The draft PPS advises that, where principles have been established through the plan making process, these should not be revisited unnecessarily when the site is considered in the light of a development proposal. Thus, for allocated sites the vision objectives and policy of the current development plan should be clear to follow. But, even in these circumstances, it’s also important that there is an opportunity for checking any change in circumstances that might materially impact on that vision etc.
There is a strong cross over between plan making and the front loading process for the delivering key sites. The latter may include either strategic sites identified in the core strategy or significant sites allocated in other development plan documents. It’s important that at the earliest stages of consideration, the authority develops a viewpoint on the policy context and a shared vision for the future development. This will include an understanding of its constraints, and how it might be developed in order to contribute to the improvement of the area and to satisfy the priority needs of the community.
Agenda setting in this context should consider:
- national policies
- existing development plan policies (regional and local)
- sustainable community strategy
- local transport plan and other relevant strategies
- other important local and regional strategies and agreements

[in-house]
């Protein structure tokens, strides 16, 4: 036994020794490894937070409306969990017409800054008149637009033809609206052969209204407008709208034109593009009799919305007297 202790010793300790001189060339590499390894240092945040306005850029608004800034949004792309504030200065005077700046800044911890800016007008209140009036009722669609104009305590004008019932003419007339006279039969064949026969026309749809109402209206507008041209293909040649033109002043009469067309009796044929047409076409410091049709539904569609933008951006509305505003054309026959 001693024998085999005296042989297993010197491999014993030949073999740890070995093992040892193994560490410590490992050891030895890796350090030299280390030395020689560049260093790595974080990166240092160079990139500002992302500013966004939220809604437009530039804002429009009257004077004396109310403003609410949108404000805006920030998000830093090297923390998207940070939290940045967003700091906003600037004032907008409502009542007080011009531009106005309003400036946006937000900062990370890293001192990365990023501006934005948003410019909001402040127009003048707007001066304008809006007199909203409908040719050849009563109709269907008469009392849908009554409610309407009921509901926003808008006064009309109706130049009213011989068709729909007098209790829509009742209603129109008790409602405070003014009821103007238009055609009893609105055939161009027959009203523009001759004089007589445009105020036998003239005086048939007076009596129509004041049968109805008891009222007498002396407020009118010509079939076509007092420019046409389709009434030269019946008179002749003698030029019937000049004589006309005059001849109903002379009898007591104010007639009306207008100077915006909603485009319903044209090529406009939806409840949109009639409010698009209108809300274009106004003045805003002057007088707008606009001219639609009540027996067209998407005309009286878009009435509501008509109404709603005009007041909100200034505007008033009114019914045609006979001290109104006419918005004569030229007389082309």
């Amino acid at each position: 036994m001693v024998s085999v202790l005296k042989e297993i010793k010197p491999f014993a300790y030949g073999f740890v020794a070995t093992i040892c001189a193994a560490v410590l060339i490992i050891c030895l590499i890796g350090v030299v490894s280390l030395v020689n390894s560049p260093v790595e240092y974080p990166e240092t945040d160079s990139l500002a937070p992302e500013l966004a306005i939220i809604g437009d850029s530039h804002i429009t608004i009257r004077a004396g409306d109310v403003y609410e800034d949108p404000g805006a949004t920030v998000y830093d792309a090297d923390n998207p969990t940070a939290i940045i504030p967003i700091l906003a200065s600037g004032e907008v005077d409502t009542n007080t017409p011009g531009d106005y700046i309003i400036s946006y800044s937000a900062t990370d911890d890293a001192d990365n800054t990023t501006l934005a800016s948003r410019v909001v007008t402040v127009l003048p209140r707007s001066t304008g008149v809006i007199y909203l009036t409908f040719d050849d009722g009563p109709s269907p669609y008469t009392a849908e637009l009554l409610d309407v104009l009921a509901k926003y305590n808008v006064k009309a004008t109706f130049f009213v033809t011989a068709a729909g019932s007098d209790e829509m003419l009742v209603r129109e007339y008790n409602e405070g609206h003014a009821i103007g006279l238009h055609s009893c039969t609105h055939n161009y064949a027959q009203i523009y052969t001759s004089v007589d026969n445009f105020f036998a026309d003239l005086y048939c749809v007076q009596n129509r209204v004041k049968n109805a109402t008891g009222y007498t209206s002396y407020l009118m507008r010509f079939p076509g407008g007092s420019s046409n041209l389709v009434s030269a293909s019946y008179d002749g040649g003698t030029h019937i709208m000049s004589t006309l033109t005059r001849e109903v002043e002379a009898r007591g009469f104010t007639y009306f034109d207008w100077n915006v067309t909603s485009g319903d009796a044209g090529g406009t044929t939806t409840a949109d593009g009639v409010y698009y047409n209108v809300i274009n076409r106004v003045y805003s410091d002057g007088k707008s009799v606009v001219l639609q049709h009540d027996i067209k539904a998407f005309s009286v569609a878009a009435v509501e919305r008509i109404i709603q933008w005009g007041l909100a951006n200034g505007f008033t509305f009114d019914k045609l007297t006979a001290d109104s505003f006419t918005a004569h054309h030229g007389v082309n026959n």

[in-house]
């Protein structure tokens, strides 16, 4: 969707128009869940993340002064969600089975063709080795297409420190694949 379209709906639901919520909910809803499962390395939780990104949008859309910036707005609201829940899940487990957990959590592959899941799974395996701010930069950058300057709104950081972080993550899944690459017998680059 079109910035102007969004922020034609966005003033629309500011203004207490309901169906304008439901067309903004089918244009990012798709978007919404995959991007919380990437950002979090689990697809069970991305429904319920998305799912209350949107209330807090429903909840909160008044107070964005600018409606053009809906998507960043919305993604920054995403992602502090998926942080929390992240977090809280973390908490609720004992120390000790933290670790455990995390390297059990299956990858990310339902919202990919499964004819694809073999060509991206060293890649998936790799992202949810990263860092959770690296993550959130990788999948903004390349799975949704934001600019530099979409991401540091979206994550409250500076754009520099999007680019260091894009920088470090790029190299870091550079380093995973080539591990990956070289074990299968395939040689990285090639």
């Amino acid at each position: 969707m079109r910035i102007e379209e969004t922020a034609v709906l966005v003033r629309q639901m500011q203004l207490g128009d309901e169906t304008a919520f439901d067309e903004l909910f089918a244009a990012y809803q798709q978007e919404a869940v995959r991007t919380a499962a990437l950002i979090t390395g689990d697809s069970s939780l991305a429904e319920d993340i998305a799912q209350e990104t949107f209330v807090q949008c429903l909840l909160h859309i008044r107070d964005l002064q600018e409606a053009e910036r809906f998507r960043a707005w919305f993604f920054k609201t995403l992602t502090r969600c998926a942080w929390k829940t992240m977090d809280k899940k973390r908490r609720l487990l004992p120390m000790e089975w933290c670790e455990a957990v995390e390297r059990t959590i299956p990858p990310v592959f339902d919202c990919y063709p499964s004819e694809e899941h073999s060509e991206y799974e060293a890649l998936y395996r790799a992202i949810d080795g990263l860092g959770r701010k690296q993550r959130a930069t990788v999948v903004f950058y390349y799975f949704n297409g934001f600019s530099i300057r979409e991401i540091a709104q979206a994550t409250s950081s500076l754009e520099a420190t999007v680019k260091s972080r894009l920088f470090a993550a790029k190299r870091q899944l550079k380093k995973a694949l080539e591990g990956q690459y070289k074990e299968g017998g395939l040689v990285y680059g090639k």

- site specific constraints including topography, heritage, ecology, infrastructure etc.
How this is lead and managed will vary according to the needs, resources and governance of the local authority. Their success will be helped by applying the skills, knowledge and evidence collected through both plan making and development management to this process.
Other tools which may be appropriate vehicles for establishing the future for the site and its surroundings include:
- area action plans
- development briefs.
Which approach is most appropriate will vary according to:
- corporate priorities
- dependency on infrastructure delivery
- the sensitivity and complexity of both site and proposals
- requirements such as environmental impact assessments
- consents required under other legislation.
When dealing with key sites, it will also be of critical importance to establish a project management plan and a communication plan that sets out how timeframes will be clarified and stakeholders engaged. Planning performance agreements (PPAs), discussed earlier as part of a pre-applications offer, are a very strong tool to guide this stage of consideration.
Front loading smaller proposals
Smaller development such as house extensions, changes of use or minor works to commercial building (that are not permitted development) need a different approach to pre-application engagement.
Local planning authorities should adopt a strong customer focus to guide their procedures and ensure that future applicants get through the planning system with least expense and effort while still guaranteeing an acceptable quality of development.
Readily accessible, good quality and written advice guides and supplementary planning guidance about what forms of development are likely to be acceptable will allow most applicants to develop their proposals without the need to visit the council for face to face discussions. This kind of advice gives certainty and reduced costs to applicants and also those affected by a proposed development.